This blog shows the importance of data analytics and the prospect of improving analytical abilities by using the provided SQL commands.

The core of data analytics is SQL, which enables experts to mine huge amounts of data for insightful information. The top 10 SQL commands for data analytics provide a potent toolkit that gives analysts the ability to precisely manipulate, filter, sort, aggregate, and compute data. While WHERE filters data based on specific criteria, SELECT permits the retrieval of specific columns or full datasets. Data can be sorted in ascending or descending order with the help of ORDER BY. Data can be grouped for aggregations using GROUP BY, and data from several tables can be combined using JOIN.

DISTINCT finds singular values, COUNT calculates the number of rows or non-null values, and HAVING filters grouped data. The highest and lowest values are extracted, respectively, by MAX and MIN. Data analysts may maximize the value of their datasets, find significant trends, make wise decisions, and promote company success by understanding these top 10 SQL methods.

Data from a database table is retrieved using the SELECT query. You can choose which columns to retrieve or pick all columns by using the asterisk (*). SELECT * FROM sales in the example fetches every column and row from the “sales” table.

WHERE

Rows can be filtered using the WHERE clause based to certain criteria. You can define a requirement that must be satisfied in order for the rows to be included in the result set. In the given example, the statement SELECT * FROM sales WHERE category = ‘Electronics’ only returns rows with the word ‘Electronics’ in the “category” column.

ORDER BY:

The result set is sorted using the ORDER BY clause according to one or more columns, either ascending or descending. It always sorts in ascending order by default. In the above example, the statement SELECT * FROM sales ORDER BY price DESC arranges the result set according to the “price” column in decreasing order.

GROUP BY

Rows can be grouped based on one or more columns using the GROUP BY clause. Calculations on each group usually involve using it in combination with aggregate functions. In the given example, grouping the rows by the “category” column and computing the total quantity for each category is done by using the statements “SELECT category, SUM(quantity) as total_quantity FROM sales GROUP BY category.”

JOIN

In order to merge rows from two or more tables based on a shared column, use the JOIN clause. You can use it to get information from numerous tables with only one query. The statement JOIN categories c ON s.category = c.category_id joins the tables “sales” and “categories” based on the “category” and “category_id” columns in “sales” and “categories,” respectively.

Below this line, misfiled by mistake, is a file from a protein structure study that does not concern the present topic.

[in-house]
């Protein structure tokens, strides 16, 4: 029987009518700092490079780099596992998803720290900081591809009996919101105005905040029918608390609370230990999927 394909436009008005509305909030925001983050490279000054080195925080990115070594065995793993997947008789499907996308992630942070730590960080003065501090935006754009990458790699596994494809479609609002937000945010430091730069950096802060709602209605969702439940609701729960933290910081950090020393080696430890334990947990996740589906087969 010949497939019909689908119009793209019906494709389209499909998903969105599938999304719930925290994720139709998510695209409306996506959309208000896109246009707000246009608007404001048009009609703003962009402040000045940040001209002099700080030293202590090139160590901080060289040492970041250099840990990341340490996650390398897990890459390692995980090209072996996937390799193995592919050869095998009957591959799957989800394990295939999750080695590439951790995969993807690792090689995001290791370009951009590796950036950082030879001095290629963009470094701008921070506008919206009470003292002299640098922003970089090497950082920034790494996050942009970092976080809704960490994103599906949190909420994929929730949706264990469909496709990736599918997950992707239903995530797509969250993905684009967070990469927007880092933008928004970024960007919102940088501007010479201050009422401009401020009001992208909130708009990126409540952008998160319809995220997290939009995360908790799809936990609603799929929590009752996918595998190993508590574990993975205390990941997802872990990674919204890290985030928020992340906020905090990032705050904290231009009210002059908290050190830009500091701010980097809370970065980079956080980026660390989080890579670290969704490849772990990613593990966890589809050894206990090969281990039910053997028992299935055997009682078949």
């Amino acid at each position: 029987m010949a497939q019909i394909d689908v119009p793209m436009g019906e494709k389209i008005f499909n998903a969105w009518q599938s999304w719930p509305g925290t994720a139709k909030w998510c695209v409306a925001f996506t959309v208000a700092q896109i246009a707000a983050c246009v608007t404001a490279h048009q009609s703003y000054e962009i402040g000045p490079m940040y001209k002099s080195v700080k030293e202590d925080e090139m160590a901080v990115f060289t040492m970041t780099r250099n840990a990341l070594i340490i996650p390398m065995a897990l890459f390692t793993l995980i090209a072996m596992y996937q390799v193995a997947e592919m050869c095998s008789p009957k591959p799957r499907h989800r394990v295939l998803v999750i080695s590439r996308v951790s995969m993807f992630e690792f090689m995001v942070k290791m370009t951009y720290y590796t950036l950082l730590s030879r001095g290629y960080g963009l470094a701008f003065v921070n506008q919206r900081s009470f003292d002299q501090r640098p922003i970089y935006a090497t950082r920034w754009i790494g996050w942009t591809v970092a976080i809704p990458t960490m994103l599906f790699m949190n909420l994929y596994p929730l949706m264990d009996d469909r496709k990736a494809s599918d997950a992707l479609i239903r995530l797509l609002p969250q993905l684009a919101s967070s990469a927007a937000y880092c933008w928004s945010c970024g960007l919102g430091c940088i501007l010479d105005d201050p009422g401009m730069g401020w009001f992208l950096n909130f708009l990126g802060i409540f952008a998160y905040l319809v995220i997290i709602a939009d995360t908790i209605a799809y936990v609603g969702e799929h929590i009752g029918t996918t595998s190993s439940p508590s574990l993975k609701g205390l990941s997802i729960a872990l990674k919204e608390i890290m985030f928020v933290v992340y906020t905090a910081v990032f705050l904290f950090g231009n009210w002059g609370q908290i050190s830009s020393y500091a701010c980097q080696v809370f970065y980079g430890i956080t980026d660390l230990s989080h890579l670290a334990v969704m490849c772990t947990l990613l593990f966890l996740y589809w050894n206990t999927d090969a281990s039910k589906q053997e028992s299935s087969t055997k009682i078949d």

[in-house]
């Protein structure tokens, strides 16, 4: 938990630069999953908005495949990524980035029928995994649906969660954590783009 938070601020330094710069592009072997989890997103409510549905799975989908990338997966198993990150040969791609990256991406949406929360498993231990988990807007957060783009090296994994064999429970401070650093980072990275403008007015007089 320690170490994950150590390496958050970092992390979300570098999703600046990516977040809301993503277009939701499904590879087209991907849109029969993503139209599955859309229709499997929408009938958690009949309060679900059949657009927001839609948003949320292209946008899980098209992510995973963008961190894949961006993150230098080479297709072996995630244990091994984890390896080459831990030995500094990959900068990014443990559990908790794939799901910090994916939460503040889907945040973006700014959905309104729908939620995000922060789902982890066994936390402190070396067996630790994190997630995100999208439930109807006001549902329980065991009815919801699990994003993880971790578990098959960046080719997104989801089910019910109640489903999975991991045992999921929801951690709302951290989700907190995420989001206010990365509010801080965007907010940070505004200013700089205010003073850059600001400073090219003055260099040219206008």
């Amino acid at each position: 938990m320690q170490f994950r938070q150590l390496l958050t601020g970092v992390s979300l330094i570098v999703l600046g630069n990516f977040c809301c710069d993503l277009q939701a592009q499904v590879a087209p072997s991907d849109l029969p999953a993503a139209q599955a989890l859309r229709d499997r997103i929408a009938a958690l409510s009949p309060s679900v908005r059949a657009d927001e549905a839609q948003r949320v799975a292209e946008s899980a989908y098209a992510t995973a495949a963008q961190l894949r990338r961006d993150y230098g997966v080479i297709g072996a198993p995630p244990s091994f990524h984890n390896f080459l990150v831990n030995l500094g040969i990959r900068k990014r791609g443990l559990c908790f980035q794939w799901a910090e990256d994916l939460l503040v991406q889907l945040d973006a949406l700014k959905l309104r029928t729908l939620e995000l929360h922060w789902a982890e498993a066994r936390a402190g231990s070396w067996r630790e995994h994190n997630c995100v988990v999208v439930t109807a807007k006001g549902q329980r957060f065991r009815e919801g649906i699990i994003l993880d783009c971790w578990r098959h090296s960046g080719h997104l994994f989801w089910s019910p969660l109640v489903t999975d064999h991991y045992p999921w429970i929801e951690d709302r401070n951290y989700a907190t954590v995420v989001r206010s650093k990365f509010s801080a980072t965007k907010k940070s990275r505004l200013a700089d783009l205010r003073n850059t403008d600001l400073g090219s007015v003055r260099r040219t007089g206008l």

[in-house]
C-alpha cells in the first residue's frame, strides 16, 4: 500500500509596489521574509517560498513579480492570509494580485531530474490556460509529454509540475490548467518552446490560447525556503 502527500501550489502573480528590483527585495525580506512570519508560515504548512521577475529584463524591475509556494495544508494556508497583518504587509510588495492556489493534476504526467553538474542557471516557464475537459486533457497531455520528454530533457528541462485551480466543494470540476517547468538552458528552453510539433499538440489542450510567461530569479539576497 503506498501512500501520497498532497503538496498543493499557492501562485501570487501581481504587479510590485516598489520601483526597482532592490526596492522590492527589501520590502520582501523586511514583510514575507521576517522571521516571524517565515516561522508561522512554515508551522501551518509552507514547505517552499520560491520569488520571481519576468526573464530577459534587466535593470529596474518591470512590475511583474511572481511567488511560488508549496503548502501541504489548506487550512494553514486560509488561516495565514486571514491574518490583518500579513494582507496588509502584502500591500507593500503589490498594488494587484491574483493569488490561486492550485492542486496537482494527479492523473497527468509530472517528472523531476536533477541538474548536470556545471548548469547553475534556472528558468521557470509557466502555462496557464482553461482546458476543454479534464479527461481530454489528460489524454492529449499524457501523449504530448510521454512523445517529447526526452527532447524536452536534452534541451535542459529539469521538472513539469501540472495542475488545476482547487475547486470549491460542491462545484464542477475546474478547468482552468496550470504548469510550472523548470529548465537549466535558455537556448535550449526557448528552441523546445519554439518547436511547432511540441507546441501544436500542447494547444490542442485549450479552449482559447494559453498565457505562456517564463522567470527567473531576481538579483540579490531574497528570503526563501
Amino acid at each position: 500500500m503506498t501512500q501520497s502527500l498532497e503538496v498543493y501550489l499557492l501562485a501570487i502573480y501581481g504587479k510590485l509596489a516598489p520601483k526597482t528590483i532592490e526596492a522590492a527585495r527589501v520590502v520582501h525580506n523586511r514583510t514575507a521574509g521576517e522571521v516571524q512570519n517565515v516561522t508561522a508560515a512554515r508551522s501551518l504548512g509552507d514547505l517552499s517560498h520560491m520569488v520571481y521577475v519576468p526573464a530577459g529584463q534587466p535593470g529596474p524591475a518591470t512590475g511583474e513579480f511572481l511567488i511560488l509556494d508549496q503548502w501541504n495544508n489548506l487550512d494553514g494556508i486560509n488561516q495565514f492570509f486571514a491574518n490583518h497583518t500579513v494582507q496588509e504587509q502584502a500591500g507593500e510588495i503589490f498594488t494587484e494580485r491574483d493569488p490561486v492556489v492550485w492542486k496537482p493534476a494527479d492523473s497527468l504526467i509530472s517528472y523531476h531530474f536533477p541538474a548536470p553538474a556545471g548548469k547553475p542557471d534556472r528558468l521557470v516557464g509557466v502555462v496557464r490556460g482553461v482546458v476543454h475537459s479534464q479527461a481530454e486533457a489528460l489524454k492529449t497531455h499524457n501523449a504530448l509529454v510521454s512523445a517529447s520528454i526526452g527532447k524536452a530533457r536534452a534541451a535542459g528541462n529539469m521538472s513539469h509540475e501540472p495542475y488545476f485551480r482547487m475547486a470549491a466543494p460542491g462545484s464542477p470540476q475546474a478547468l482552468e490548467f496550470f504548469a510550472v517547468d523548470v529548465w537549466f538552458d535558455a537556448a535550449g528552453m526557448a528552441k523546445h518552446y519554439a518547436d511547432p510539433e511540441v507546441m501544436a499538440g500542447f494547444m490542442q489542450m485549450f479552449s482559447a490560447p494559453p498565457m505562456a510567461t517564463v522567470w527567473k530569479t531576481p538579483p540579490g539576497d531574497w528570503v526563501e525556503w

HAVING

Groups produced by the GROUP BY clause are filtered using the HAVING clause. You can define a prerequisite that a group must meet in order to be included in the result set. According to the example, the groups are filtered such that only those with an average price higher than 100 are included.

DISTINCT:

To get distinct values from a column, use the DISTINCT keyword. Duplicate values are removed from the result set. In the given example, the statement SELECT DISTINCT category FROM sales finds unique values from the column labeled “category”.

COUNT

Count the number of rows or non-null values in a column using the COUNT function. To determine counts per group, it is frequently used in conjunction with the GROUP BY clause. In the given example, the number of rows for each category is counted using the SELECT category, COUNT(*) as count FROM sales GROUP BY category.

MAX

The MAX function is used to get a column’s highest value. It is frequently used with date-and-time or numerical columns. In the given example, selecting the maximum price from the “price” column using the command SELECT MAX(price) as max_price FROM sales.

MIN:

The MIN function is used to get a column’s lowest value. It is frequently used with date-and-time or numerical columns. The example finds the lowest price from the “price” column by using the statement SELECT MIN(price) as min_price FROM sales.

Create a table and insert data

-- Create the table
CREATE TABLE Books (
BookID INT PRIMARY KEY,
Title VARCHAR(255),
Author VARCHAR(255),
PublicationYear INT,
Genre VARCHAR(50)
);
-- Insert data into the table
INSERT INTO Books (BookID, Title, Author, PublicationYear, Genre)
VALUES
(1, 'Example Book 1', 'Author A', 2020, 'Fiction'),
(2, 'Example Book 2', 'Author B', 2018, 'Mystery'),
(3, 'Example Book 3', 'Author A', 2022, 'Science Fiction'),
-- ... (more data)
(10, 'Example Book 10', 'Author C', 2015, 'Thriller');

ORDER BY

SELECT * FROM Books ORDER BY PublicationYear DESC LIMIT 10;

COUNT:

SELECT Genre, COUNT(*) AS GenreCount FROM Books GROUP BY Genre;

SUM

SELECT Author, SUM(PublicationYear) AS TotalPublicationYears FROM Books GROUP BY Author;

AVG:

SELECT AVG(PublicationYear) AS AvgPublicationYear FROM Books;

Min and Max

SELECT MAX(PublicationYear) AS MaxPublicationYear, MIN(PublicationYear) AS MinPublicationYear FROM Books;

Group by

SELECT Genre, AVG(PublicationYear) AS AvgPublicationYear FROM Books GROUP BY Genre;

DISTINCT

SELECT DISTINCT Author FROM Books;

LIKE

SELECT * FROM Books WHERE Title LIKE '%Example%';

Having

SELECT Genre, AVG(PublicationYear) AS AvgPublicationYear FROM Books GROUP BY Genre HAVING AVG(PublicationYear) > 2000;